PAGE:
New York, United StatesNov 08, 2016, 07.05 PM
Betting exchanges and online trading platforms on Tuesday said Democratic presidential candidate Hillary Clinton held a far higher probability of winning than Republican Donald Trump.
While Trump made modest gains in probability to win on some online platforms as Americans went to the polls on Tuesday, many gave Clinton a better than 75 per cent chance of victory.
Bookmaker Paddy Power said Clinton's chance of taking the White House dipped slightly to 81.8 per cent on Election Day from 83.3 percent, while Trump's probability improved to 22 per cent from 20 percent.
"The flow of money is relatively even with it slightly favouring Trump," said Paddy Power spokesman Féilim Mac An Iomaire.
He said Paddy Power has seen at least 20 four- and five-figure bets placed on Tuesday. Different bookmakers and exchanges have different closing times for placing bets.
Record numbers of betters are pouring millions into online platforms in the hope of capturing a financial windfall from the election.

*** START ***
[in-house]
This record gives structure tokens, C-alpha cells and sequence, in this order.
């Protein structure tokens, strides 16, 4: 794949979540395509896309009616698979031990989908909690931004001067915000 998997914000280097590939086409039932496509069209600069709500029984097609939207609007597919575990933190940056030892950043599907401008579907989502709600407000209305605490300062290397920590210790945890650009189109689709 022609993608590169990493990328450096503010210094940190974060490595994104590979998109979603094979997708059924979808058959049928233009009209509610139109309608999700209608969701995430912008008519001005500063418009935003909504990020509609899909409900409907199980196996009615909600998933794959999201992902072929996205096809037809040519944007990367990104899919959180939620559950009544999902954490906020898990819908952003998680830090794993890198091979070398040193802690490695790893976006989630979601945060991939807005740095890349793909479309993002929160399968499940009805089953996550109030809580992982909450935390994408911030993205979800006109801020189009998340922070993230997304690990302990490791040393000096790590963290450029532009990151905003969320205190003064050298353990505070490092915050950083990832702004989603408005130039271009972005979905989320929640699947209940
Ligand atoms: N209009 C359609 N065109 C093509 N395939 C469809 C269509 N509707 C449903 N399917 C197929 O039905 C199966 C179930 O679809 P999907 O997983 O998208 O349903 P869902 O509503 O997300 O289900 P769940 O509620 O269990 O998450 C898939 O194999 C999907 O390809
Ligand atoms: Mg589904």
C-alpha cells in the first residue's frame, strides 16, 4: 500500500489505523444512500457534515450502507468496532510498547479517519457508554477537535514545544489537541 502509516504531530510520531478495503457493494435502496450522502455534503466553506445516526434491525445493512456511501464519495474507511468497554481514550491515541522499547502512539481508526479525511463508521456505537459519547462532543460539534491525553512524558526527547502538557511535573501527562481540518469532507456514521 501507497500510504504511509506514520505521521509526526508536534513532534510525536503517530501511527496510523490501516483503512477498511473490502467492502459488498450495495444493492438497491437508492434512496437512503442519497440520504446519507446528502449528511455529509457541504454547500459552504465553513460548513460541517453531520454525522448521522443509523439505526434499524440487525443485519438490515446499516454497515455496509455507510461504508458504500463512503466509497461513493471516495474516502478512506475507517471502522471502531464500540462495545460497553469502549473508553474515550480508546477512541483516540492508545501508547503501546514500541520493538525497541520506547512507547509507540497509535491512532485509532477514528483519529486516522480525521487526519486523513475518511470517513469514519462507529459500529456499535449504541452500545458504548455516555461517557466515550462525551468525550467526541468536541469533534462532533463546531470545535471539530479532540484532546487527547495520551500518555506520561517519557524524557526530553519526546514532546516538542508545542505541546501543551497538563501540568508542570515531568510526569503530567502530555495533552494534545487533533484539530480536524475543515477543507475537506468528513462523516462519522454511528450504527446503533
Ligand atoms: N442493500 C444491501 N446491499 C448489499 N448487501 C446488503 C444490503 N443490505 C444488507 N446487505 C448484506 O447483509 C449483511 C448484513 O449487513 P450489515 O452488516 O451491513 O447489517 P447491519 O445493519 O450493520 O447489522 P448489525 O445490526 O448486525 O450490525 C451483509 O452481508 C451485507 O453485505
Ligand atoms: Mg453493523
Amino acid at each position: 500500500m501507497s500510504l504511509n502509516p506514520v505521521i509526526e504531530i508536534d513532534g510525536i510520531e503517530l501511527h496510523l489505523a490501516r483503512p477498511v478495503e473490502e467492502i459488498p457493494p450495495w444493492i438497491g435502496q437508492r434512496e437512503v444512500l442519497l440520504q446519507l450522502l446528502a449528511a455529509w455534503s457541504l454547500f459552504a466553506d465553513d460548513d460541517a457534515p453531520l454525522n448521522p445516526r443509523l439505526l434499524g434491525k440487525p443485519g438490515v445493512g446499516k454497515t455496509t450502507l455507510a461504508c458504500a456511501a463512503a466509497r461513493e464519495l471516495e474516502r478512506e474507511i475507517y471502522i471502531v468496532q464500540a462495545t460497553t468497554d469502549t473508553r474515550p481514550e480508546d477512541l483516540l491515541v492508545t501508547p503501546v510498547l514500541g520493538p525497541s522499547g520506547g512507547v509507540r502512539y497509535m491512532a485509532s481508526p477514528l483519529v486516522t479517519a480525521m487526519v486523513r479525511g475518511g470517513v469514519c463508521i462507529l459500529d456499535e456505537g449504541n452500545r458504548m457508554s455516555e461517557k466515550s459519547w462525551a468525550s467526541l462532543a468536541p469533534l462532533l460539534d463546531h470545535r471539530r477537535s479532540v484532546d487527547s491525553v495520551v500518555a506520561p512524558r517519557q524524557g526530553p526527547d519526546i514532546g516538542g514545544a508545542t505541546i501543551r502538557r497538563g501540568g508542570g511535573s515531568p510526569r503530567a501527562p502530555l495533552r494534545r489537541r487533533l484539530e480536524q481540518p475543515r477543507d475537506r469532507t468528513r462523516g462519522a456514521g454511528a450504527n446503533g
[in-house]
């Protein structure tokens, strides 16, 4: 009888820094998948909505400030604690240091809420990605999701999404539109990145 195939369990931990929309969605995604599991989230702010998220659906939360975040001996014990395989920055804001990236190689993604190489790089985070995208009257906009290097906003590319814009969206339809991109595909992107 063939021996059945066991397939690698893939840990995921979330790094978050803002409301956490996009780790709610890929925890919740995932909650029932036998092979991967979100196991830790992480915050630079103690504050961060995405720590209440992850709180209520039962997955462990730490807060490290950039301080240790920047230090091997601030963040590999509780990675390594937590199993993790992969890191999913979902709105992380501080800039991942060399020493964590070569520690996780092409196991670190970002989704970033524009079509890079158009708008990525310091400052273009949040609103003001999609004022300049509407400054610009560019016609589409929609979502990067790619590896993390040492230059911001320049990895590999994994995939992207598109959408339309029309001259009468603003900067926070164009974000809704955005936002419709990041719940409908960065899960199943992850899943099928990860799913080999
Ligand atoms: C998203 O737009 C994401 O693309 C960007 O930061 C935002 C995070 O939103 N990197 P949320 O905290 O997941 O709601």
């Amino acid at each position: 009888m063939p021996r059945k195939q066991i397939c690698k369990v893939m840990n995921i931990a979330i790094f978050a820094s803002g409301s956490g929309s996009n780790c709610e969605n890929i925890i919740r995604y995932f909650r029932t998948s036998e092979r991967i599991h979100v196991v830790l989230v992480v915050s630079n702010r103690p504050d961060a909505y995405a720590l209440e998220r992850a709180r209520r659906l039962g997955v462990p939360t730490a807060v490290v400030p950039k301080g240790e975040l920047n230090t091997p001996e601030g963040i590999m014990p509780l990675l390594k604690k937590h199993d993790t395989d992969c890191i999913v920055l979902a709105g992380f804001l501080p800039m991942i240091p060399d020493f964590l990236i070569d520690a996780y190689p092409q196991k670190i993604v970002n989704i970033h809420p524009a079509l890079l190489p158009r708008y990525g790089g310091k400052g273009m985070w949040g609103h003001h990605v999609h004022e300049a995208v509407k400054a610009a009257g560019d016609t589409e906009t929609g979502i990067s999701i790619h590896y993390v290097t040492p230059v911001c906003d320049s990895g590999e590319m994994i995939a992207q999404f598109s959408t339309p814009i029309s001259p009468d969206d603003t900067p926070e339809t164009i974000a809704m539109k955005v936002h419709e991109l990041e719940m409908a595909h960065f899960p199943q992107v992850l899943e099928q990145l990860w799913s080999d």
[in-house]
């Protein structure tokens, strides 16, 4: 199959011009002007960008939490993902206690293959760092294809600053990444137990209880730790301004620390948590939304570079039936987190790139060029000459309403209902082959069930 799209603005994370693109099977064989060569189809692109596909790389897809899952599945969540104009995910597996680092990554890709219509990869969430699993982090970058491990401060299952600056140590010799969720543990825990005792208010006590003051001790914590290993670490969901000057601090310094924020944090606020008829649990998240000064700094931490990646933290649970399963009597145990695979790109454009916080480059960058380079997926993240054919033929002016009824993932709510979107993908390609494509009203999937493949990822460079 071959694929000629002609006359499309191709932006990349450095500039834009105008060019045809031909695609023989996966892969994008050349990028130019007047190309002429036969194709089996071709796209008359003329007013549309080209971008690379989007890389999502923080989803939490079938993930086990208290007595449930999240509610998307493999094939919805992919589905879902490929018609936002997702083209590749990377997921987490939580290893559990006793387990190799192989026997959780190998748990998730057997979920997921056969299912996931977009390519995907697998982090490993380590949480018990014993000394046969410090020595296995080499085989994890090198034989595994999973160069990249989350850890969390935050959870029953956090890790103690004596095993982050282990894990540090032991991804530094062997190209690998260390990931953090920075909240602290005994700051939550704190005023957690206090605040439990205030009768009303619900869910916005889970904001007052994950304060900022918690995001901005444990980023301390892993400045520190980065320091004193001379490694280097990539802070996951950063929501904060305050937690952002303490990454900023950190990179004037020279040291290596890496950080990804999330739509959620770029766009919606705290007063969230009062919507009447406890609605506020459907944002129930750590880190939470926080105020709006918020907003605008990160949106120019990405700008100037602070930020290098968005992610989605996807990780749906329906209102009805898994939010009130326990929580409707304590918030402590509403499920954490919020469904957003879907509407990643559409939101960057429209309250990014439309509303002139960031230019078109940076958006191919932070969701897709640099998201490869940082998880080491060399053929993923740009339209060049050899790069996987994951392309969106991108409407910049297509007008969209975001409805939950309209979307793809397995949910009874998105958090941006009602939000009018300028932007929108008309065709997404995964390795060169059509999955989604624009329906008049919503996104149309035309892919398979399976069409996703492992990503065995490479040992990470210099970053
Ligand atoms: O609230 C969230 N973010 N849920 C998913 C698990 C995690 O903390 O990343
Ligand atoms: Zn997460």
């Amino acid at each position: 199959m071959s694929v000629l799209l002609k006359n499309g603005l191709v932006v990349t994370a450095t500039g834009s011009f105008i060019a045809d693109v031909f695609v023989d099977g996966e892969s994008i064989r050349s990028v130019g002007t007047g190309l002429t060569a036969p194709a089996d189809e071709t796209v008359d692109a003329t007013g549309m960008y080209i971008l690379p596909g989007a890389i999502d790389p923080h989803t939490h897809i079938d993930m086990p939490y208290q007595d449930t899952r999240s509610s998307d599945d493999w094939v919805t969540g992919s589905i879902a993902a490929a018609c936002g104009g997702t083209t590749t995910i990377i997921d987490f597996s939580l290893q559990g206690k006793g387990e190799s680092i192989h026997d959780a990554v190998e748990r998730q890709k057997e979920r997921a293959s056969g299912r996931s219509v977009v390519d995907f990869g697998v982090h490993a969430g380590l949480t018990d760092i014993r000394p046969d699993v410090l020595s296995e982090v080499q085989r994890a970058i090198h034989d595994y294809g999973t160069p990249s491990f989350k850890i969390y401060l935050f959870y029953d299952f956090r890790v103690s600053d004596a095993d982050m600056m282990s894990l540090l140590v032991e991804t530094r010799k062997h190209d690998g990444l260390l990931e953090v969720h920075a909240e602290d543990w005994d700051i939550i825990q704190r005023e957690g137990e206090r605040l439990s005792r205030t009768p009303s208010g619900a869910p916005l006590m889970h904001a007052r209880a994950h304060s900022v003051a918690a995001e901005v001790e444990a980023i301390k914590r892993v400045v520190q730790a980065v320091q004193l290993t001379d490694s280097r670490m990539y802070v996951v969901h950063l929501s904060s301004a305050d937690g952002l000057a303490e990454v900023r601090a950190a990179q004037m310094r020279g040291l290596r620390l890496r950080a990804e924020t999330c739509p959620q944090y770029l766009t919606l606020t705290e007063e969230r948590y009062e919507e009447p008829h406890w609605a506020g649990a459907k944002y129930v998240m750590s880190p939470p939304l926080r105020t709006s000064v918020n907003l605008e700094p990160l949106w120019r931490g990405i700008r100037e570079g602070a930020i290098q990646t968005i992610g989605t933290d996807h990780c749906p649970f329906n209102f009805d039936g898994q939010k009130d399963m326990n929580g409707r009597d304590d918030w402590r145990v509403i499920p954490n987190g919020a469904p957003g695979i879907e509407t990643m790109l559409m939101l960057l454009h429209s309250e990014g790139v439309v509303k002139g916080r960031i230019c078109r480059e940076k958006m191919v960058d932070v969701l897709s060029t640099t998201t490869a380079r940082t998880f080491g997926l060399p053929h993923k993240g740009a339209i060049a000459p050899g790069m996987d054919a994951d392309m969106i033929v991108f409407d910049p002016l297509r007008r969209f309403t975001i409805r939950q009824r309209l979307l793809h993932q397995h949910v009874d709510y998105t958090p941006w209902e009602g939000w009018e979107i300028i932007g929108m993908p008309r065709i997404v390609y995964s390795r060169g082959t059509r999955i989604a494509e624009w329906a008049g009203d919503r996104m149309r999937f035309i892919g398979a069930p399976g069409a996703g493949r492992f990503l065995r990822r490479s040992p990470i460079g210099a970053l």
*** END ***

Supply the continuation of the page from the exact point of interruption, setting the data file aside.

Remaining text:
British gambling company Ladbrokes, which has Clinton's chance of winning at 76 per cent and Trump's at 24 per cent, said it anticipated more wagers coming in for the outcome of the US presidential election than had been placed on the European Union referendum - or "Brexit" vote.
"The US election has gripped the nation," said Ladbrokes spokeswoman Jessica Bridge in a written statement. "It [is] the biggest ever non-sporting event the bookmaking industry has witnessed."
British-based internet betting exchange Betfair's "Next President" market was on track to surpass Brexit in amount traded, owing to the surprise results of the referendum that were still fresh in many Britons' minds, spokeswoman Naomi Totten said.
The market saw just under $150 million wagered since it opened in November 2012, with $7 million traded in just seven hours on Tuesday.
Clinton is trading at an 80 per cent chance on Betfair and Trump at a 20 per cent chance of winning the White House.
Trading platforms in the United States showed similar probabilities.
On PredictIt, launched in 2014 and jointly run by Victoria University in Wellington, New Zealand, and Washington, DC-based political consulting firm Aristotle International Inc, Clinton had an 80 per cent chance of victory down from 81 percent Sunday, while Trump was at 22 percent, up from 20 percent.